Economic stimulus added over 4 percent to GDP: FITCH
Thursday, 03 May 2012 | 00:00
In the wake of the financial crisis, stimulative fiscal and monetary policies boosted aggregate U.S. gross domestic product over 4 percent in the two to three years after the end of the last recession, a new study published on Wednesday shows.
"These policies helped support GDP growth of 3.0 percent in 2010 and 1.7 percent in 2011, implying that the U.S. might still be mired in a recession absent this stimulus," Fitch Ratings and Oxford Economics said in a new research report.
In September 2010 the National Bureau of Economic Research, the arbiter of economy cycles said the last U.S. recession was declared to have come to an end after 18 months in June 2009.
Fitch and Oxford Economics said the policy response to the financial crisis in 2008 helped prevent a longer and deeper U.S. recession, but does not serve as a viable long-term driver of economic growth.
Fiscal stimulus has increased the U.S. debt load but confidence in the economy and other economic measures have shown some improvement, the study said.
However, questions about the depth of organic growth taking hold "remains an open question" and that if the trajectory of the economy remains uncertain, there could be an impact on the "creditworthiness and credit ratings of all U.S. sectors, including corporates, municipal finance and structured finance."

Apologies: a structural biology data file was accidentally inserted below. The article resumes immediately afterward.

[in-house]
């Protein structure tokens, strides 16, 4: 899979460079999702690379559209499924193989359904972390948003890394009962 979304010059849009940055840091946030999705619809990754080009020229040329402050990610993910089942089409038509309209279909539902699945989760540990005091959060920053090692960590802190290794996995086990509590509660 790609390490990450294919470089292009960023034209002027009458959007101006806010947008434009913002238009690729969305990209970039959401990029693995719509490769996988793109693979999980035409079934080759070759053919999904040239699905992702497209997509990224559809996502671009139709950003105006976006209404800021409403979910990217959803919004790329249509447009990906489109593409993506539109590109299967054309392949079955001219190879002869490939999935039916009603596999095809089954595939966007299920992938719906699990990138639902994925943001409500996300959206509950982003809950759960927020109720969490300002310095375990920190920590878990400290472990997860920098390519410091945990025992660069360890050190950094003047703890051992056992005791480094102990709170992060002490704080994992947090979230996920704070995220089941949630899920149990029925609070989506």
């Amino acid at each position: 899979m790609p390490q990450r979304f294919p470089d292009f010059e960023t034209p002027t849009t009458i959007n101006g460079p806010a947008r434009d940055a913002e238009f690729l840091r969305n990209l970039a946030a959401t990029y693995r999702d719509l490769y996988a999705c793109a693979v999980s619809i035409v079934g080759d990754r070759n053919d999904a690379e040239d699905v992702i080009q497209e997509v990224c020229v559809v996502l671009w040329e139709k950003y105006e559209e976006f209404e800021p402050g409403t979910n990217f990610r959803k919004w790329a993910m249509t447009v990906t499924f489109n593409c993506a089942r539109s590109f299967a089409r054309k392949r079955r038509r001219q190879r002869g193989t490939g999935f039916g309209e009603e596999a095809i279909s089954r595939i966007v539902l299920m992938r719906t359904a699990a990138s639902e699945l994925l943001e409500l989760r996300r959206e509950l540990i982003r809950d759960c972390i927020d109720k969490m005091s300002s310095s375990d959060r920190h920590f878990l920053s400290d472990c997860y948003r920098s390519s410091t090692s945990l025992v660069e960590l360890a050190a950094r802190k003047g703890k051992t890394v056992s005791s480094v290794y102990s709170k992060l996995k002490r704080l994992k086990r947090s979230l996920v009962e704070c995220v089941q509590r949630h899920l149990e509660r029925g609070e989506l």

"Until it becomes clearer that the economy can continue to grow sustainability without the support of stimulative policies, Fitch anticipates limited future ratings upgrades within the sectors most closely tied to the U.S. economy," the study said.
Fiscal stimulus programs considered in this study were the $700 billion Trouble Asset Relief Program (TARP), the $840 billion American Recovery and Reinvestment Act, the $3 billion "cash for clunkers" car rebate.
The monetary policy response from the U.S. Federal Reserve includes near zero interest rates, now expected to stay in place into 2014; $2.3 trillion worth of asset purchases, also referred to as quantitative easing, to keep interest rates low.
The Fed's $400 billion bond buying program, the so-called "Operation Twist", is aimed at holding down mortgage rates and other long-term borrowing costs through the purchase of longer-term debt while selling short-term maturities. This program is scheduled to end in June.
Oxford Economic's estimates that the low monetary policy added about 1 percent to GDP in the last two years of the economic recovery. But without the addition of asset purchases, "the U.S. economy may have experienced little or no growth over the most recent period."
Gross U.S. government debt, which includes federal, state and local authorities, is expected to approach 100 percent of GDP, putting more pressure on the government to cut stimulus spending but will also potentially undermine future growth.
While the U.S. corporate sector remains healthy, the uncertain economic outlook means increasing employment, a critical element for a healthy recovery, remains hazy.
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